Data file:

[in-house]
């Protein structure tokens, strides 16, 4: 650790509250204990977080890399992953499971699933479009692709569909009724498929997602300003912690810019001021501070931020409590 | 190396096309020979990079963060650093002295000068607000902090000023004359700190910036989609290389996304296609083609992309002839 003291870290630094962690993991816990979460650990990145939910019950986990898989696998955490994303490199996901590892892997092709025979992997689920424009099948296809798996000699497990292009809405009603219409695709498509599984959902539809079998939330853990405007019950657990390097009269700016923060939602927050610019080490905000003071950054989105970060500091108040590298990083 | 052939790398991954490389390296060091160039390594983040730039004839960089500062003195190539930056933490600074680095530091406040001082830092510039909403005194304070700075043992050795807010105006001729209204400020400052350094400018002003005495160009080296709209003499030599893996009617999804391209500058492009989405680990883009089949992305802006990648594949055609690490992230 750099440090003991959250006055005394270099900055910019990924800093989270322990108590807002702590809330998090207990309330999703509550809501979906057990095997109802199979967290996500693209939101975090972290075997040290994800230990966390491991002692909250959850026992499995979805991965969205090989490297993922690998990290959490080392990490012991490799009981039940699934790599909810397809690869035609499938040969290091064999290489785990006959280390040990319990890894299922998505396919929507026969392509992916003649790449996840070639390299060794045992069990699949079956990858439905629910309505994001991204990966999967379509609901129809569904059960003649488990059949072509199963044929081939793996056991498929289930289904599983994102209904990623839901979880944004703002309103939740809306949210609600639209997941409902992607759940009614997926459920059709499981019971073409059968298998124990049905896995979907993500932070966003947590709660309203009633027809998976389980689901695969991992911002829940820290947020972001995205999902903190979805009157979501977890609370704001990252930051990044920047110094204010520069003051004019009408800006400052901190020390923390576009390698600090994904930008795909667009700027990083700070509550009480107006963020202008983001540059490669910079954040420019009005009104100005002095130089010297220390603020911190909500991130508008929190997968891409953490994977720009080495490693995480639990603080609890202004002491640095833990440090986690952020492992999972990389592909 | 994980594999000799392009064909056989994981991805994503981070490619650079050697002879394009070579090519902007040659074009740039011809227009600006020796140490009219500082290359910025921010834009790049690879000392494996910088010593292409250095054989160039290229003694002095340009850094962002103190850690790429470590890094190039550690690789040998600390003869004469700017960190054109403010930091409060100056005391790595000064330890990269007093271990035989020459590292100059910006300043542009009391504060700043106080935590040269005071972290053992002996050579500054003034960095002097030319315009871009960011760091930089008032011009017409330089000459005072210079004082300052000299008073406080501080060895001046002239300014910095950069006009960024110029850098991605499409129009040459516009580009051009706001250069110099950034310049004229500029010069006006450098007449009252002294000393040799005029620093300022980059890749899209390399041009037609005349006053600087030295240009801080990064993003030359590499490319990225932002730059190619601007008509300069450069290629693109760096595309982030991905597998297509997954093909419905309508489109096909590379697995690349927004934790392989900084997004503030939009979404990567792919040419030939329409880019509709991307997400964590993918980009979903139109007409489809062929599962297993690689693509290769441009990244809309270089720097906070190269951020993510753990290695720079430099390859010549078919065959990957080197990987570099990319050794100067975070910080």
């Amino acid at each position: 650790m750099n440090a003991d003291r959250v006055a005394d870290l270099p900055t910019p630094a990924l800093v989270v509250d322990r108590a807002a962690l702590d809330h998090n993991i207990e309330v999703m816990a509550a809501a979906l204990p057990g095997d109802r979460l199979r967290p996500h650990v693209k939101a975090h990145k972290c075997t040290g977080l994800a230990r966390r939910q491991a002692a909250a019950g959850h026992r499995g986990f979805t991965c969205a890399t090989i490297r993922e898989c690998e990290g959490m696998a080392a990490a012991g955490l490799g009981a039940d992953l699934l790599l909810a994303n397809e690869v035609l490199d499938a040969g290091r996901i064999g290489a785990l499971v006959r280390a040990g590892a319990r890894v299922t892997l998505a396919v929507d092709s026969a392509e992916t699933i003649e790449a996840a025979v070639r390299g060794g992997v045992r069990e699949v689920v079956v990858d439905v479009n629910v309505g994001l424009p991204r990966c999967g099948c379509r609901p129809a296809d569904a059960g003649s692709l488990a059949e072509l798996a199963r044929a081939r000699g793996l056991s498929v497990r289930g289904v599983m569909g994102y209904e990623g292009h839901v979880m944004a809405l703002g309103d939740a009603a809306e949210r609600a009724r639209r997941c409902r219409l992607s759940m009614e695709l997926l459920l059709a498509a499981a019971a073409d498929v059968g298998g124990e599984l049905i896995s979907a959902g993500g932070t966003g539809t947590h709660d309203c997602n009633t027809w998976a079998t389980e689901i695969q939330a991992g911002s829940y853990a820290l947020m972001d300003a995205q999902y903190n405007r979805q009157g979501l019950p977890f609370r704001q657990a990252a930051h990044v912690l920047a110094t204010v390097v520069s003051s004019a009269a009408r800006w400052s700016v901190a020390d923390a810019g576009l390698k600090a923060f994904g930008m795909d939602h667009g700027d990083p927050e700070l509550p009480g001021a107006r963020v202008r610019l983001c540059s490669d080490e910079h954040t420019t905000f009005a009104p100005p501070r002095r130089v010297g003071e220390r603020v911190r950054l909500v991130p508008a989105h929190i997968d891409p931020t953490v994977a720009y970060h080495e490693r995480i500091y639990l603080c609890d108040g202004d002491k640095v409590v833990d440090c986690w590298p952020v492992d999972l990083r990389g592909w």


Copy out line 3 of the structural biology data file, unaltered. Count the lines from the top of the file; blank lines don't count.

């Amino acid at each position: 650790m750099n440090a003991d003291r959250v006055a005394d870290l270099p900055t910019p630094a990924l800093v989270v509250d322990r108590a807002a962690l702590d809330h998090n993991i207990e309330v999703m816990a509550a809501a979906l204990p057990g095997d109802r979460l199979r967290p996500h650990v693209k939101a975090h990145k972290c075997t040290g977080l994800a230990r966390r939910q491991a002692a909250a019950g959850h026992r499995g986990f979805t991965c969205a890399t090989i490297r993922e898989c690998e990290g959490m696998a080392a990490a012991g955490l490799g009981a039940d992953l699934l790599l909810a994303n397809e690869v035609l490199d499938a040969g290091r996901i064999g290489a785990l499971v006959r280390a040990g590892a319990r890894v299922t892997l998505a396919v929507d092709s026969a392509e992916t699933i003649e790449a996840a025979v070639r390299g060794g992997v045992r069990e699949v689920v079956v990858d439905v479009n629910v309505g994001l424009p991204r990966c999967g099948c379509r609901p129809a296809d569904a059960g003649s692709l488990a059949e072509l798996a199963r044929a081939r000699g793996l056991s498929v497990r289930g289904v599983m569909g994102y209904e990623g292009h839901v979880m944004a809405l703002g309103d939740a009603a809306e949210r609600a009724r639209r997941c409902r219409l992607s759940m009614e695709l997926l459920l059709a498509a499981a019971a073409d498929v059968g298998g124990e599984l049905i896995s979907a959902g993500g932070t966003g539809t947590h709660d309203c997602n009633t027809w998976a079998t389980e689901i695969q939330a991992g911002s829940y853990a820290l947020m972001d300003a995205q999902y903190n405007r979805q009157g979501l019950p977890f609370r704001q657990a990252a930051h990044v912690l920047a110094t204010v390097v520069s003051s004019a009269a009408r800006w400052s700016v901190a020390d923390a810019g576009l390698k600090a923060f994904g930008m795909d939602h667009g700027d990083p927050e700070l509550p009480g001021a107006r963020v202008r610019l983001c540059s490669d080490e910079h954040t420019t905000f009005a009104p100005p501070r002095r130089v010297g003071e220390r603020v911190r950054l909500v991130p508008a989105h929190i997968d891409p931020t953490v994977a720009y970060h080495e490693r995480i500091y639990l603080c609890d108040g202004d002491k640095v409590v833990d440090c986690w590298p952020v492992d999972l990083r990389g592909w």